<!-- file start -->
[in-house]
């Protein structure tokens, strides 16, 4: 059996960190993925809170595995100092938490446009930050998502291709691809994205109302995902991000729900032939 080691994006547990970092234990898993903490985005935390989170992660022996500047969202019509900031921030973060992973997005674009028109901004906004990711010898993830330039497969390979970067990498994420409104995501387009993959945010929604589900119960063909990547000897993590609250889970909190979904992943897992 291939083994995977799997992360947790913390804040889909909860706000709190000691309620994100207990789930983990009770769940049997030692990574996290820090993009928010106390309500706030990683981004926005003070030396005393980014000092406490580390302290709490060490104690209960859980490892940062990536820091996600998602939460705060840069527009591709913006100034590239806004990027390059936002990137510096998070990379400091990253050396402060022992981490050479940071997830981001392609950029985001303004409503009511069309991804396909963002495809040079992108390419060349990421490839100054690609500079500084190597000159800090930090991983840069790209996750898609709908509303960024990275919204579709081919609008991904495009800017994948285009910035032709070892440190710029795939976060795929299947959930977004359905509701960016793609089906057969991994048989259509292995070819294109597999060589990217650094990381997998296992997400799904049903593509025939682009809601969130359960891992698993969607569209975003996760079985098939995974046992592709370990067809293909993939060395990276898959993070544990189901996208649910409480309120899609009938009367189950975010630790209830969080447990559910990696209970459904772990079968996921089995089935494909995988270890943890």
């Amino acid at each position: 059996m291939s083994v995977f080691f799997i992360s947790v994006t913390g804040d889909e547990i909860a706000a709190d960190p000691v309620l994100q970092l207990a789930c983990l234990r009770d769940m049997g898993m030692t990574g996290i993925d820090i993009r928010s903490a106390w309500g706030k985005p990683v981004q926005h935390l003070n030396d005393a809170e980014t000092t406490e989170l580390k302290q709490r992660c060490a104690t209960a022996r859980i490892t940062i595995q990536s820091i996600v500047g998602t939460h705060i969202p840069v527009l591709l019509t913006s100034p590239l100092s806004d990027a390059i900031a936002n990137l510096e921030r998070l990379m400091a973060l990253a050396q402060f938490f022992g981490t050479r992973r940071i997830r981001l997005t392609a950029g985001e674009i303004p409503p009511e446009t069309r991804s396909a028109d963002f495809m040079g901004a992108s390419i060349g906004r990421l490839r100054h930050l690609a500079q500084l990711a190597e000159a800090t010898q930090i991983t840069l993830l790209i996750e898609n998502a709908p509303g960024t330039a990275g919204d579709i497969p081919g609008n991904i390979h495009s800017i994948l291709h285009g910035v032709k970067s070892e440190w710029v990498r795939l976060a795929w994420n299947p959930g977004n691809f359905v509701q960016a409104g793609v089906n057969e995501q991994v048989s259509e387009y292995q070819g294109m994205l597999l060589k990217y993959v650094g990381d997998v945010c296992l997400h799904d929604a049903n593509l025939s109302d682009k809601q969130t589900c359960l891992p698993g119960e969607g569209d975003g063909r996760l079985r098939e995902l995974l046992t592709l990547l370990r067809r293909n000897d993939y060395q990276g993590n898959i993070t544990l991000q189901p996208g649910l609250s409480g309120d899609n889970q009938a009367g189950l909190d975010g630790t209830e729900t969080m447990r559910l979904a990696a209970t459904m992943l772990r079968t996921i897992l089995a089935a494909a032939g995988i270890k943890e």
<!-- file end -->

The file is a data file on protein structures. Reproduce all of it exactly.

[in-house]
């Protein structure tokens, strides 16, 4: 059996960190993925809170595995100092938490446009930050998502291709691809994205109302995902991000729900032939 080691994006547990970092234990898993903490985005935390989170992660022996500047969202019509900031921030973060992973997005674009028109901004906004990711010898993830330039497969390979970067990498994420409104995501387009993959945010929604589900119960063909990547000897993590609250889970909190979904992943897992 291939083994995977799997992360947790913390804040889909909860706000709190000691309620994100207990789930983990009770769940049997030692990574996290820090993009928010106390309500706030990683981004926005003070030396005393980014000092406490580390302290709490060490104690209960859980490892940062990536820091996600998602939460705060840069527009591709913006100034590239806004990027390059936002990137510096998070990379400091990253050396402060022992981490050479940071997830981001392609950029985001303004409503009511069309991804396909963002495809040079992108390419060349990421490839100054690609500079500084190597000159800090930090991983840069790209996750898609709908509303960024990275919204579709081919609008991904495009800017994948285009910035032709070892440190710029795939976060795929299947959930977004359905509701960016793609089906057969991994048989259509292995070819294109597999060589990217650094990381997998296992997400799904049903593509025939682009809601969130359960891992698993969607569209975003996760079985098939995974046992592709370990067809293909993939060395990276898959993070544990189901996208649910409480309120899609009938009367189950975010630790209830969080447990559910990696209970459904772990079968996921089995089935494909995988270890943890």
């Amino acid at each position: 059996m291939s083994v995977f080691f799997i992360s947790v994006t913390g804040d889909e547990i909860a706000a709190d960190p000691v309620l994100q970092l207990a789930c983990l234990r009770d769940m049997g898993m030692t990574g996290i993925d820090i993009r928010s903490a106390w309500g706030k985005p990683v981004q926005h935390l003070n030396d005393a809170e980014t000092t406490e989170l580390k302290q709490r992660c060490a104690t209960a022996r859980i490892t940062i595995q990536s820091i996600v500047g998602t939460h705060i969202p840069v527009l591709l019509t913006s100034p590239l100092s806004d990027a390059i900031a936002n990137l510096e921030r998070l990379m400091a973060l990253a050396q402060f938490f022992g981490t050479r992973r940071i997830r981001l997005t392609a950029g985001e674009i303004p409503p009511e446009t069309r991804s396909a028109d963002f495809m040079g901004a992108s390419i060349g906004r990421l490839r100054h930050l690609a500079q500084l990711a190597e000159a800090t010898q930090i991983t840069l993830l790209i996750e898609n998502a709908p509303g960024t330039a990275g919204d579709i497969p081919g609008n991904i390979h495009s800017i994948l291709h285009g910035v032709k970067s070892e440190w710029v990498r795939l976060a795929w994420n299947p959930g977004n691809f359905v509701q960016a409104g793609v089906n057969e995501q991994v048989s259509e387009y292995q070819g294109m994205l597999l060589k990217y993959v650094g990381d997998v945010c296992l997400h799904d929604a049903n593509l025939s109302d682009k809601q969130t589900c359960l891992p698993g119960e969607g569209d975003g063909r996760l079985r098939e995902l995974l046992t592709l990547l370990r067809r293909n000897d993939y060395q990276g993590n898959i993070t544990l991000q189901p996208g649910l609250s409480g309120d899609n889970q009938a009367g189950l909190d975010g630790t209830e729900t969080m447990r559910l979904a990696a209970t459904m992943l772990r079968t996921i897992l089995a089935a494909a032939g995988i270890k943890e």